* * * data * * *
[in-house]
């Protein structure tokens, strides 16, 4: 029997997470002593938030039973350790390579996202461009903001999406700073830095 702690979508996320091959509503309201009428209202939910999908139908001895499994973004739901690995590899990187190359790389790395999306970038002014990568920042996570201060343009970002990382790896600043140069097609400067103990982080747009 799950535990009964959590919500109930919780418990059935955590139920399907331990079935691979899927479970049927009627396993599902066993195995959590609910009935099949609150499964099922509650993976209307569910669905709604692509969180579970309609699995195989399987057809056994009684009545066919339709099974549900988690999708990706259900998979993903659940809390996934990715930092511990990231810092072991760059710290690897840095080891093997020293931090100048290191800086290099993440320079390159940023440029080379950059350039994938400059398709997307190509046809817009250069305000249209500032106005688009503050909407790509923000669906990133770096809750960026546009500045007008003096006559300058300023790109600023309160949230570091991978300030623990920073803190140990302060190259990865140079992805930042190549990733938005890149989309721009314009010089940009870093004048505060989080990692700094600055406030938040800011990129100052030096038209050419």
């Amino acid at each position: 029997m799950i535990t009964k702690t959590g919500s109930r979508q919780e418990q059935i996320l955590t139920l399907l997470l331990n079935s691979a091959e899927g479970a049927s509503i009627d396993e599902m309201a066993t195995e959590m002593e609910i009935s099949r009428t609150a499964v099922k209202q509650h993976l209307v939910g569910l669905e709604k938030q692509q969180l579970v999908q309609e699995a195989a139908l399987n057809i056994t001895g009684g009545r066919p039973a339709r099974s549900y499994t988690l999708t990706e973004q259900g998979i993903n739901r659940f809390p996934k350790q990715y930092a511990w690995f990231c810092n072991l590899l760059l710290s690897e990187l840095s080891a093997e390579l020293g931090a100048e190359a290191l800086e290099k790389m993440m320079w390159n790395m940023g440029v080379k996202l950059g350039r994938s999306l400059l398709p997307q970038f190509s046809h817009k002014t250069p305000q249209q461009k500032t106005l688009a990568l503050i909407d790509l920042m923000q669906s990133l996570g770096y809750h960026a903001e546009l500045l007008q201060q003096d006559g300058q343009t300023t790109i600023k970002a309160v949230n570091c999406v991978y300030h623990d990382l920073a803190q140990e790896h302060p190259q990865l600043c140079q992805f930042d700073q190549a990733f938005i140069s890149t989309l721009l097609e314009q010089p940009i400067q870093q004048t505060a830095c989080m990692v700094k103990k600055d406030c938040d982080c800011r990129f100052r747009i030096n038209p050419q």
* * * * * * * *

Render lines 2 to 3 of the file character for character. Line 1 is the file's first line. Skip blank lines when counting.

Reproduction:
């Protein structure tokens, strides 16, 4: 029997997470002593938030039973350790390579996202461009903001999406700073830095 702690979508996320091959509503309201009428209202939910999908139908001895499994973004739901690995590899990187190359790389790395999306970038002014990568920042996570201060343009970002990382790896600043140069097609400067103990982080747009 799950535990009964959590919500109930919780418990059935955590139920399907331990079935691979899927479970049927009627396993599902066993195995959590609910009935099949609150499964099922509650993976209307569910669905709604692509969180579970309609699995195989399987057809056994009684009545066919339709099974549900988690999708990706259900998979993903659940809390996934990715930092511990990231810092072991760059710290690897840095080891093997020293931090100048290191800086290099993440320079390159940023440029080379950059350039994938400059398709997307190509046809817009250069305000249209500032106005688009503050909407790509923000669906990133770096809750960026546009500045007008003096006559300058300023790109600023309160949230570091991978300030623990920073803190140990302060190259990865140079992805930042190549990733938005890149989309721009314009010089940009870093004048505060989080990692700094600055406030938040800011990129100052030096038209050419």
């Amino acid at each position: 029997m799950i535990t009964k702690t959590g919500s109930r979508q919780e418990q059935i996320l955590t139920l399907l997470l331990n079935s691979a091959e899927g479970a049927s509503i009627d396993e599902m309201a066993t195995e959590m002593e609910i009935s099949r009428t609150a499964v099922k209202q509650h993976l209307v939910g569910l669905e709604k938030q692509q969180l579970v999908q309609e699995a195989a139908l399987n057809i056994t001895g009684g009545r066919p039973a339709r099974s549900y499994t988690l999708t990706e973004q259900g998979i993903n739901r659940f809390p996934k350790q990715y930092a511990w690995f990231c810092n072991l590899l760059l710290s690897e990187l840095s080891a093997e390579l020293g931090a100048e190359a290191l800086e290099k790389m993440m320079w390159n790395m940023g440029v080379k996202l950059g350039r994938s999306l400059l398709p997307q970038f190509s046809h817009k002014t250069p305000q249209q461009k500032t106005l688009a990568l503050i909407d790509l920042m923000q669906s990133l996570g770096y809750h960026a903001e546009l500045l007008q201060q003096d006559g300058q343009t300023t790109i600023k970002a309160v949230n570091c999406v991978y300030h623990d990382l920073a803190q140990e790896h302060p190259q990865l600043c140079q992805f930042d700073q190549a990733f938005i140069s890149t989309l721009l097609e314009q010089p940009i400067q870093q004048t505060a830095c989080m990692v700094k103990k600055d406030c938040d982080c800011r990129f100052r747009i030096n038209p050419q």